LOCOG: Official Usability Supplier

Official Usability Supplier for the London 2012 Olympics Website

The 2012 Olympic Games had over 10,000 athletes participating in the games from over 200 nations worldwide. Due to its incredibly broad potential audience, the London Organising Committee of the Olympic and Paralympic Games (LOCOG) needed to ensure that their official website was as usable as possible (for as many people as possible) in time for the launch of London 2012.

The Objectives

LOCOG had three key objectives in mind for the project:

  • Ease of use: They needed to ensure the website was easy to navigate and that users could quickly find what they were looking for. We aimed to provide recommendations for changes that would improve the overall user experience for visitors.
  • Language and terminology: Bearing in mind that many of the website’s visitors would be from outside of the UK, they needed to understand and ensure that the language and terminology were clear
  • Expectations: Did users find what they were expecting to find on the site? Were they expecting more than what was being provided?

A keyword cloud of participants’ views of the homepage

The Work

Bunnyfoot tested both the pre-Games and Games-time versions of the site. The pre-Games website gave information about the history of the Games, the various sports involved, sustainability of the project and of course a countdown to the all-important opening ceremony.

The Games-time site displayed the schedule for events, up to date news and results, the medal league table and general advice for visitors.

  • Bunnyfoot recruited a large sample audience group of 87 participants to take part in full user testing spread around our offices in London, Oxford, Reading and Sheffield. Taking into consideration the global audience that London 2012 attracted, it was decided that a proportion of our participants should speak English as their second language
  • To ensure each iteration of the site was tested (even minor changes), Bunnyfoot provided a variety of different methods, from a 20-minute mass user testing session (using on-street recruitment) to hour-long tests in each of our UK offices
  • Bunnyfoot devised and tested scenarios that would be typical for visitors to the site and carried out an expert evaluation which meant that major issues were identified early. We gave the LOGOC team actionable recommendations that would help them address big issues and ensure more focused future user testing sessions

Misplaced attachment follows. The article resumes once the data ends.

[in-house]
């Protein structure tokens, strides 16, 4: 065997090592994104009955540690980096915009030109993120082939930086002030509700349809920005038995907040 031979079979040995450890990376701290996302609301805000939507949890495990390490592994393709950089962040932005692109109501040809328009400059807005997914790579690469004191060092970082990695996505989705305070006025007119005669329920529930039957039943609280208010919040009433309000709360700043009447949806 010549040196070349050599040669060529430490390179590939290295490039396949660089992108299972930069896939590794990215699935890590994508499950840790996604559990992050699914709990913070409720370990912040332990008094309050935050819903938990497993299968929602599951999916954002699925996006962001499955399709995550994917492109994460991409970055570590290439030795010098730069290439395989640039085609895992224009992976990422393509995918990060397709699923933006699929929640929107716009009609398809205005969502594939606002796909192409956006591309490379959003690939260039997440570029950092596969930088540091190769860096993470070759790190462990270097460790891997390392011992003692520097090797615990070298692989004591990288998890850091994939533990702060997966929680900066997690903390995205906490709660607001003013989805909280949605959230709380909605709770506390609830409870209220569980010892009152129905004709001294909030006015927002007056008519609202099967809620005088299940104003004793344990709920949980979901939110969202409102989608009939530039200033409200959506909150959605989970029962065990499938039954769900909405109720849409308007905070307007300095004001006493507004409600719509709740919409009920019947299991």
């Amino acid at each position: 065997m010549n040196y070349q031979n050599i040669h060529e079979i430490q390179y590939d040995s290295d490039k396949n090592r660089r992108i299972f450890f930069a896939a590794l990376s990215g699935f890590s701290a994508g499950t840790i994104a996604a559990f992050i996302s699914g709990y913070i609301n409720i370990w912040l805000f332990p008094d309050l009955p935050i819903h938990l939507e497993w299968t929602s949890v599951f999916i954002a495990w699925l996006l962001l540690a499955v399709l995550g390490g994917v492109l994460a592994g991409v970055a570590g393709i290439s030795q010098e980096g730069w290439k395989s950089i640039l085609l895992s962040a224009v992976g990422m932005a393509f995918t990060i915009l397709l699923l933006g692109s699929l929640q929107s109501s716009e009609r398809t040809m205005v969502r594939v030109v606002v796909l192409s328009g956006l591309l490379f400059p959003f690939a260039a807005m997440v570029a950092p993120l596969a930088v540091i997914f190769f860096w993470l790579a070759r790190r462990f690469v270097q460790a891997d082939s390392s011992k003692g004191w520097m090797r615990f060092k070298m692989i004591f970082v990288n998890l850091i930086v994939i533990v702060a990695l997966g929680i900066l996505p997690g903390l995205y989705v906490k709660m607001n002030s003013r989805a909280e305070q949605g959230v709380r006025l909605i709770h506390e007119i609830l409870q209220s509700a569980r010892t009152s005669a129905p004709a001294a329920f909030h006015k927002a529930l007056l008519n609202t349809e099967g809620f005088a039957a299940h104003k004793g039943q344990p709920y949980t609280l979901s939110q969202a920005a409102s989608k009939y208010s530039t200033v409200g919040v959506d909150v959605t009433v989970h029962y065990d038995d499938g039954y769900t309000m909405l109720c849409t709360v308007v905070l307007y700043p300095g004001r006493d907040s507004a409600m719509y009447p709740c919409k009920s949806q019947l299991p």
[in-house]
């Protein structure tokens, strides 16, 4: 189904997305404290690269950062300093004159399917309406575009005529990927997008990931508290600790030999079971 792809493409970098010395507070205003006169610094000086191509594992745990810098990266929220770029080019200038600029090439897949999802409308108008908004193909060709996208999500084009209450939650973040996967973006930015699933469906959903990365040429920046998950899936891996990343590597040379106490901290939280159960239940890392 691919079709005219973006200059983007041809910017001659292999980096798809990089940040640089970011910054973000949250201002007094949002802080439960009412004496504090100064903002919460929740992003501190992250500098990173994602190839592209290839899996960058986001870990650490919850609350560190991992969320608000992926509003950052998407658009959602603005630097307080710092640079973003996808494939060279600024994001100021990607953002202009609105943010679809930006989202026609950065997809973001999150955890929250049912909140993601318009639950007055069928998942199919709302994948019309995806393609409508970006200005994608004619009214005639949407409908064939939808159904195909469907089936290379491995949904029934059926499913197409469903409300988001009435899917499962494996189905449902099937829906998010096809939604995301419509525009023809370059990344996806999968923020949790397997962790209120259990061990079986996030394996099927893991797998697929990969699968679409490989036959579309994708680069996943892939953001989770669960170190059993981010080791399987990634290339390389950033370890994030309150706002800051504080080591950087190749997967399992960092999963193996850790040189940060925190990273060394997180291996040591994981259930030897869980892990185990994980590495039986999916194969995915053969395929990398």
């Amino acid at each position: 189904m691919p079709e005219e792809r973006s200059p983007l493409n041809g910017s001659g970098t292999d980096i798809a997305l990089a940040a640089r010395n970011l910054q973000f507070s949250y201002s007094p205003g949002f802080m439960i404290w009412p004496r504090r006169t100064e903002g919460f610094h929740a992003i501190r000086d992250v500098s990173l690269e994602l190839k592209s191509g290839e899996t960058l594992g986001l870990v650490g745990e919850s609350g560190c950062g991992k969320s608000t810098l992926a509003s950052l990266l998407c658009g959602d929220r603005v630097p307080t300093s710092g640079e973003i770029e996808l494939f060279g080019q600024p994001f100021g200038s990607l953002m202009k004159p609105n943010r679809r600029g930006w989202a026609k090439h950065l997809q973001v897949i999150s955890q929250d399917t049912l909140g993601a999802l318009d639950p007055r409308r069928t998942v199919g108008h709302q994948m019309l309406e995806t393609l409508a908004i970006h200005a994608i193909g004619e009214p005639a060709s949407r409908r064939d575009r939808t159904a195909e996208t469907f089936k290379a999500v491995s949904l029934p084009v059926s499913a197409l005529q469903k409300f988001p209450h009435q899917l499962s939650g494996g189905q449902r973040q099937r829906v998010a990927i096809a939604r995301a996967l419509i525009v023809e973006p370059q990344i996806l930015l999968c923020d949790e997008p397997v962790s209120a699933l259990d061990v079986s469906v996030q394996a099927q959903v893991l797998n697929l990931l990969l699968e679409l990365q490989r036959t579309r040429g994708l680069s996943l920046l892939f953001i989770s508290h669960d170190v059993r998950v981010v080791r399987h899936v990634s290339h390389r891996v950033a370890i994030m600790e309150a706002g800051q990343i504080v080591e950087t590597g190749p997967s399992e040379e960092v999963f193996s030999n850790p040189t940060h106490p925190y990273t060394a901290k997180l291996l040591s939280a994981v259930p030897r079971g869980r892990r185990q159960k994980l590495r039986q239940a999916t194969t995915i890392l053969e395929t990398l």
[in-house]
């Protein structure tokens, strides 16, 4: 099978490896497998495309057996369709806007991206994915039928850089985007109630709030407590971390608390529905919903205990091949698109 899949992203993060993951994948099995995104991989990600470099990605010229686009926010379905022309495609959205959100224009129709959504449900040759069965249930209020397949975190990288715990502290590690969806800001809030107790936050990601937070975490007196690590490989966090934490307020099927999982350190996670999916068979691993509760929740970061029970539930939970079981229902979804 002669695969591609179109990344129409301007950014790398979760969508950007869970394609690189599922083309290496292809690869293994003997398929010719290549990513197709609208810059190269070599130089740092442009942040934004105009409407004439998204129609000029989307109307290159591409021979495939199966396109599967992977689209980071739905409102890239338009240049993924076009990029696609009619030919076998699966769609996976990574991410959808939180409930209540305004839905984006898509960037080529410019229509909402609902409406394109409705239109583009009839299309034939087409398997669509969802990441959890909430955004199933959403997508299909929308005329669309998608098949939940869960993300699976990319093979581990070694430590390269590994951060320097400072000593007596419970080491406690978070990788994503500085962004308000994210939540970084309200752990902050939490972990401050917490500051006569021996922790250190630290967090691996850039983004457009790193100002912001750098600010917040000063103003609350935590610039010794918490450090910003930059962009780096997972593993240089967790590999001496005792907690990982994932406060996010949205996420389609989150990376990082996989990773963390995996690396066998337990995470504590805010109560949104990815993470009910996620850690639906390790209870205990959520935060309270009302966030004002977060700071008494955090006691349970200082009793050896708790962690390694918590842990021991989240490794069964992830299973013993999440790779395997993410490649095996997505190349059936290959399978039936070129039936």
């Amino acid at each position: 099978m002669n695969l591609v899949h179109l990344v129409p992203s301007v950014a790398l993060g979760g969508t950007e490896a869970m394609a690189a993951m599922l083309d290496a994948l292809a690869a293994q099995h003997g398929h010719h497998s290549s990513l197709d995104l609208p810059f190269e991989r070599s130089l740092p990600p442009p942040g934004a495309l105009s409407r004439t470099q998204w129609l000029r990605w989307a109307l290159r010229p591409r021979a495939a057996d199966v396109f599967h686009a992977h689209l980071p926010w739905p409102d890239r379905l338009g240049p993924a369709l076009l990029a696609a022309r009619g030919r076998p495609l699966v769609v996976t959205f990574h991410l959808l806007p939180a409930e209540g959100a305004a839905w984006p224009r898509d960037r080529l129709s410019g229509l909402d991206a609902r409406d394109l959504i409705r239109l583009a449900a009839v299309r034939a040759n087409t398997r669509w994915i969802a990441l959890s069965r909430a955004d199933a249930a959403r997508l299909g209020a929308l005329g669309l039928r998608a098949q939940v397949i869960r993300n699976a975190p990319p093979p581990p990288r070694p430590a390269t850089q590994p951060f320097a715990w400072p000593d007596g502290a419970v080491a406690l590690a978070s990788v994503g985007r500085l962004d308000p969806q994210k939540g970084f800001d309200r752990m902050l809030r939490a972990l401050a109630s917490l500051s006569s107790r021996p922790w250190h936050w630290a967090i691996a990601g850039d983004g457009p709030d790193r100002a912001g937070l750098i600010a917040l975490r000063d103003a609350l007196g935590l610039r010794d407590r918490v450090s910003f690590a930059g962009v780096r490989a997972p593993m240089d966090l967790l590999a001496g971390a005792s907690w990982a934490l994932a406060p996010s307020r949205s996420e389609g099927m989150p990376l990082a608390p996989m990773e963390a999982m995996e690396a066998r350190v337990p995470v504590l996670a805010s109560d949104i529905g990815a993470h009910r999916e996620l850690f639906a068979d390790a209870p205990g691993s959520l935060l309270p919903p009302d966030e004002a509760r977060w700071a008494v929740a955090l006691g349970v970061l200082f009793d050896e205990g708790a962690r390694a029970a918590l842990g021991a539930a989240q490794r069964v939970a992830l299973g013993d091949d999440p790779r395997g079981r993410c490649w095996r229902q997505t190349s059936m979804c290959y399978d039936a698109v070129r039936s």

• Ultimately, Bunnyfoot became a usability supplier that LOGOC could approach for advice at all steps throughout their development process

Our recommendation for displaying results with the addition of a visual cue

The Results

Our recommendation for displaying results made it easy for both English and non-native speakers to understand

  • Bunnyfoot provided findings which led to re-labelling an area of the global navigation. There was widespread confusion among participants regarding what they expected to find under the headings, ‘Our Games’ and ‘Spectators’. We recommended reorganising the content found within these sections, and renaming ‘Our Games’ to ‘Join In’ – thereby clarifying where information regarding local events and information for ticket holders could be found
  • We found that users from outside of London felt certain sections of the website – most notably, those giving directions to the Olympic village or general transport information – were too London-centric. We improved this issue by adding more information aimed at those travelling into London from other destinations while Londoners received additional advice on travel disruption within the capital (which was of importance to them)
  • For the Games-time site, we made recommendations which improved the way event results were presented, and optimised the various routes that led to these results pages. Our testing revealed that unnecessary effort from the user was required in order to extract key information such as winners and qualifiers. We advised that they include a clear representation of the winner, both through bolder typography and a visual cue (such as a medal). This meant that results could be easily understood at a glance and also made it simpler for non-native English speakers to interpret
  • For the pre-Games site, we worked on the torch relay nominations service and identified some potential issues. We found that ‘Captcha’ was a barrier to submitting nominations as they were difficult to interpret. We recommended they improve this by using dictionary words and providing textual labels for Captcha buttons. We also advised that guidance for adding information such as nominee ages and a character counter would make form filling more efficient and effective


We wanted London 2012 to be “everyone’s Games”, so the user experience was central to all of our online projects. We worked closely with Bunnyfoot to ensure our websites and mobile apps were optimised around real users and their behaviours. With their knowledgeable usability experts, rigorous testing approach and informed recommendations, Bunnyfoot added value at every stage with clear, actionable insights. The result was the largest online audience ever for an Olympic and Paralympic site!


Alex Balfour, Head of New Media

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